A Virginia House committee approved a mandatory seat belt bill today, rejecting an argument by a motorcylist from McLean that reduced fatalities from seat belt use would cut down on the number of human organs available for transplantation.

"That was the first new argument I've heard," chuckled Del. George W. Grayson (D-Williams- burg) after a hearing that had largely stressed the positive effects of seat belt use in automobile accidents and assertions that the measure would infringe on individual rights.

David Denholm, who said he represented a McLean motorcycle club, said the bill represented the same "wrong approach to government" that resulted in a law requiring helmets for motorcyclists. Denholm's remark that traffic accident victims "are a prime source of organs for transplants" drew loud groans from the audience.

"He's saying, 'Let's trade a whole person for part of a person,' " said Dr. Peter Sim, a Newport News physician who specializes in emergency care.

A similar seat belt measure passed the house last year but was defeated in the Senate Transportation Committee, where supporters are uncertain of its prospects this year. It passed the House Roads and Navigation Committee by a 13-to-7 vote today and the House is expected to take up the measure next week.

Gov. Gerald L. Baliles has urged the assembly to pass the law this year.

Supporters of the bill filled a huge committee room, passed out tiny packages of Lifesavers candy, accident statistics and buttons supporting the bill, which was introduced again this year by by Del. J. Samuel Glasscock (D-Suffolk). "I have been wearing my seat belt for 20 years and only needed it one time . . . [and] it was nice to have," Glasscock told the legislators.

Under his bill, Virginia motorists riding in front seats would be required to use seat belts or face a $25 fine. The measure would exempt persons with medical excuses and for-hire vehicles such as buses and taxicabs. Virginia already requires that passengers under the age of 4 be strapped in safety seats or harnesses.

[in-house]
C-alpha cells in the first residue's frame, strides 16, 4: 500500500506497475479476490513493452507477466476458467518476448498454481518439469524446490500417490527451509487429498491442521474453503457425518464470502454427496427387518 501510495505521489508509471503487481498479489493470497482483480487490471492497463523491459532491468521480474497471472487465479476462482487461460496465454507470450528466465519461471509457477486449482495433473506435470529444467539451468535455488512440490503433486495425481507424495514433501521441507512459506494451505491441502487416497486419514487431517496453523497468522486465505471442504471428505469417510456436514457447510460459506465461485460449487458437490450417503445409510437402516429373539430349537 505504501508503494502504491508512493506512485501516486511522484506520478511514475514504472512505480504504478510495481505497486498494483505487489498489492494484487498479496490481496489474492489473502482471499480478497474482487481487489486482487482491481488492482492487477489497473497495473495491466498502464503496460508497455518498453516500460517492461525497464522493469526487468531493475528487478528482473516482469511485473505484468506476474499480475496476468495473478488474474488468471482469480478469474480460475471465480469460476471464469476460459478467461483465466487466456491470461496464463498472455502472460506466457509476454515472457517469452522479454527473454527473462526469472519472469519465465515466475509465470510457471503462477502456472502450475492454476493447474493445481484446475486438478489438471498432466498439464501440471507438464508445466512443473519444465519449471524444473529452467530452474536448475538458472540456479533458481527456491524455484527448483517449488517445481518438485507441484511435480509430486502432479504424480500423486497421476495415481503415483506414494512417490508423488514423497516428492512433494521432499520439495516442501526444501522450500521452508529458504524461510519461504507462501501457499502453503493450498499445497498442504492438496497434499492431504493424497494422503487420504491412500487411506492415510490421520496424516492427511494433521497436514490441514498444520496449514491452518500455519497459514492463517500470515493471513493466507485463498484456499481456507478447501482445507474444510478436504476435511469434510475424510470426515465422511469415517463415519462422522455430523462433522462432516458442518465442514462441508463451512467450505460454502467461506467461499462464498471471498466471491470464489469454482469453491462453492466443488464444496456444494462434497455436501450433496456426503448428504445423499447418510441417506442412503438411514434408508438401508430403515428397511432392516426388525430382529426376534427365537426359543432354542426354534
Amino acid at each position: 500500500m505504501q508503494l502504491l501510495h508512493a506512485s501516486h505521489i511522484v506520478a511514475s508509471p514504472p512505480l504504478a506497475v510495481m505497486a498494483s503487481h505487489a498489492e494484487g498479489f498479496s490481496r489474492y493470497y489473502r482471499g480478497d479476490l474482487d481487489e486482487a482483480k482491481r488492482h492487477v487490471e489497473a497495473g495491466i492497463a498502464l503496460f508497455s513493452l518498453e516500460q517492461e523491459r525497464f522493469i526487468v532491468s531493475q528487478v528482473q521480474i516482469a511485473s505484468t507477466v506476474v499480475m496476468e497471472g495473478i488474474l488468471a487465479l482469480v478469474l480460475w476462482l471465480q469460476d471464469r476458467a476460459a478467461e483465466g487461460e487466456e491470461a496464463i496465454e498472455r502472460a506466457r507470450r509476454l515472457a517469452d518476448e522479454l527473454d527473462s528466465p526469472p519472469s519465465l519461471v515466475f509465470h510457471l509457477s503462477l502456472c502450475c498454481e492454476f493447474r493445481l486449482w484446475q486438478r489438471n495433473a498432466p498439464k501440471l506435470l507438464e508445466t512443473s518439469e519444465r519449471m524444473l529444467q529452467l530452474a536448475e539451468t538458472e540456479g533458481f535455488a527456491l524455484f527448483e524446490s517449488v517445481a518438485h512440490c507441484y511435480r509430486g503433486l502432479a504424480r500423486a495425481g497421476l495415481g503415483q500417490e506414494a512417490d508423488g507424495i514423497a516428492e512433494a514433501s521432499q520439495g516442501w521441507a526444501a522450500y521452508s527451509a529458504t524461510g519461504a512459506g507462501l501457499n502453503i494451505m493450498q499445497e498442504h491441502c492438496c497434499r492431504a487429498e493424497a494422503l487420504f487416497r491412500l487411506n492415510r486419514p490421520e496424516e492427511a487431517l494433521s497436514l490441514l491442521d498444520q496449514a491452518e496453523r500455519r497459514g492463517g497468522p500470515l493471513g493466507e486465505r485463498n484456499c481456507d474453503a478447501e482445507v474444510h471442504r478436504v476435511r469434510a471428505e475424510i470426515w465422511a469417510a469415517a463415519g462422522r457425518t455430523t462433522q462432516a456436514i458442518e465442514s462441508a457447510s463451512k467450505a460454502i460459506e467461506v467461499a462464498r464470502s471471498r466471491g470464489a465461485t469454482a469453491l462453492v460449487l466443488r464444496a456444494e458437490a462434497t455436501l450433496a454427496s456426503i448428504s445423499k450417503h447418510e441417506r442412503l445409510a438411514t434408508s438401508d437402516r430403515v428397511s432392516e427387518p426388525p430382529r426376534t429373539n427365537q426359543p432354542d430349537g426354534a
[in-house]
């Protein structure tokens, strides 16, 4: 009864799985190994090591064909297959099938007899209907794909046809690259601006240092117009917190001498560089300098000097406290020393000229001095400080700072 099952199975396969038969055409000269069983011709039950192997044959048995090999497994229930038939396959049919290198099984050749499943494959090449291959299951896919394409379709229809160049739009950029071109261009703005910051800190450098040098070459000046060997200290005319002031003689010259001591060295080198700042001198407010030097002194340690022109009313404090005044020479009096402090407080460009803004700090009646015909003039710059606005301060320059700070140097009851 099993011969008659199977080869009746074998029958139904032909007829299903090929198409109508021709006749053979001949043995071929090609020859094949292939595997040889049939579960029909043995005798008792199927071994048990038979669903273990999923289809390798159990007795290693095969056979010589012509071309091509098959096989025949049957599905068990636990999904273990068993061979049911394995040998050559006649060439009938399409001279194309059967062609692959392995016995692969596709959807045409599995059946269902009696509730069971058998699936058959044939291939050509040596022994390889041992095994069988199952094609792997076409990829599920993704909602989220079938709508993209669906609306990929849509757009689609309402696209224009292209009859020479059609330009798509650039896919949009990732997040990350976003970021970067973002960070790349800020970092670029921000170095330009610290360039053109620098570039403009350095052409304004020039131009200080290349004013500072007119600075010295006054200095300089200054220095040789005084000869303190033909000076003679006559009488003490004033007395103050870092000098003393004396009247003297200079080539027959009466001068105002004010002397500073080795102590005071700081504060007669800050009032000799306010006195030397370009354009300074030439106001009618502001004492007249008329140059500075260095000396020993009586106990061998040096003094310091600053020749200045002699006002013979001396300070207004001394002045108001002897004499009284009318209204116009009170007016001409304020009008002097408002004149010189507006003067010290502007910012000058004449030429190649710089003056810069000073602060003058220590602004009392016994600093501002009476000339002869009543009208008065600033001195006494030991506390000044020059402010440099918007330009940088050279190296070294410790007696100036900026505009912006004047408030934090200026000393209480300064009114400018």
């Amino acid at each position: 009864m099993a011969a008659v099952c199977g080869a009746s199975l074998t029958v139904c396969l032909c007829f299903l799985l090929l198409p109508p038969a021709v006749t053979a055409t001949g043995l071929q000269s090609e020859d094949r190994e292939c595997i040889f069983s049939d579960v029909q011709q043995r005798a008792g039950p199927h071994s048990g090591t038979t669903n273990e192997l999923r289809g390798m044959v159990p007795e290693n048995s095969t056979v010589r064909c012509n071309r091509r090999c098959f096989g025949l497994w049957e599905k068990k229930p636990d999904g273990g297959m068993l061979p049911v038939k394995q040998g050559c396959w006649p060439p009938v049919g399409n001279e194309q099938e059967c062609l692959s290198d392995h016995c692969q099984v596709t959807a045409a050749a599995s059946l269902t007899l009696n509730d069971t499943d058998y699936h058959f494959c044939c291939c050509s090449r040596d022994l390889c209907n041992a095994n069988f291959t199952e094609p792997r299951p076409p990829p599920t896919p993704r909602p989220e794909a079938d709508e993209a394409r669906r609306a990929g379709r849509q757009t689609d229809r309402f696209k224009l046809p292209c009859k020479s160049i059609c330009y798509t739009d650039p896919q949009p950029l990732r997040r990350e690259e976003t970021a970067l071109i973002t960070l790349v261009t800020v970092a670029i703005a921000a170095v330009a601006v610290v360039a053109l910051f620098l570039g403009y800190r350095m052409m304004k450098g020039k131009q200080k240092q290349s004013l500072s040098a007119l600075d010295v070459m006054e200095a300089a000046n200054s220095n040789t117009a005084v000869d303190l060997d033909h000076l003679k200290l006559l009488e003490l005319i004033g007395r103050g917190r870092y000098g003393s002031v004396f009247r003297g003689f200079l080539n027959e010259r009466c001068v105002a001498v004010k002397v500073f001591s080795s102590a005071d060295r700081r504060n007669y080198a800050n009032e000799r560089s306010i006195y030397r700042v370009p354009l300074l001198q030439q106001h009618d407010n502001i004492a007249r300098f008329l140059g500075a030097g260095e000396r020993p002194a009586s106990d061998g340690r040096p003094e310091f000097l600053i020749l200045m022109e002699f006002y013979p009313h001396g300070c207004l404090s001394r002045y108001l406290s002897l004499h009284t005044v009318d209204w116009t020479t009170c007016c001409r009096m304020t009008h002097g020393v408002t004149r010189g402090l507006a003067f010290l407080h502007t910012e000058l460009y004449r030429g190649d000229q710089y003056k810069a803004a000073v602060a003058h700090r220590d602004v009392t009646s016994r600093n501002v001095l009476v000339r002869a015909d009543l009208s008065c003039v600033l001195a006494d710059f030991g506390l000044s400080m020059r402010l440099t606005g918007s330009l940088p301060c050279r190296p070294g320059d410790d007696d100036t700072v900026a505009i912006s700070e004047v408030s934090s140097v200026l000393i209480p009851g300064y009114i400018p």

Glasscock said his bill would save about 200 lives a year as well as prevent thousands of injuries. States such as New York and Illinois, among other states and foreign countries, have reported sharp drops in fatalities and injuries since enacting seat belt laws, he said.

One of the key supporters of the bill is the Virginia Automobile Dealers Association. It is trying to head off federal regulations that would require installation of automatic safety locks or air bags if states with two-thirds of the nation's population do not pass mandatory seat belt laws by 1990.

Glasscock said today that his bill would not meet federal standards primarily because it includes a provision that says failure to wear seat belts cannot be used against someone in a damage liability case. He also said the exemption for taxicabs, approved by the committee today, would not meet the federal test.

Both Glasscock and Del. Robert T. Andrews (R-Fairfax) said they expect the federal standards to be eased soon.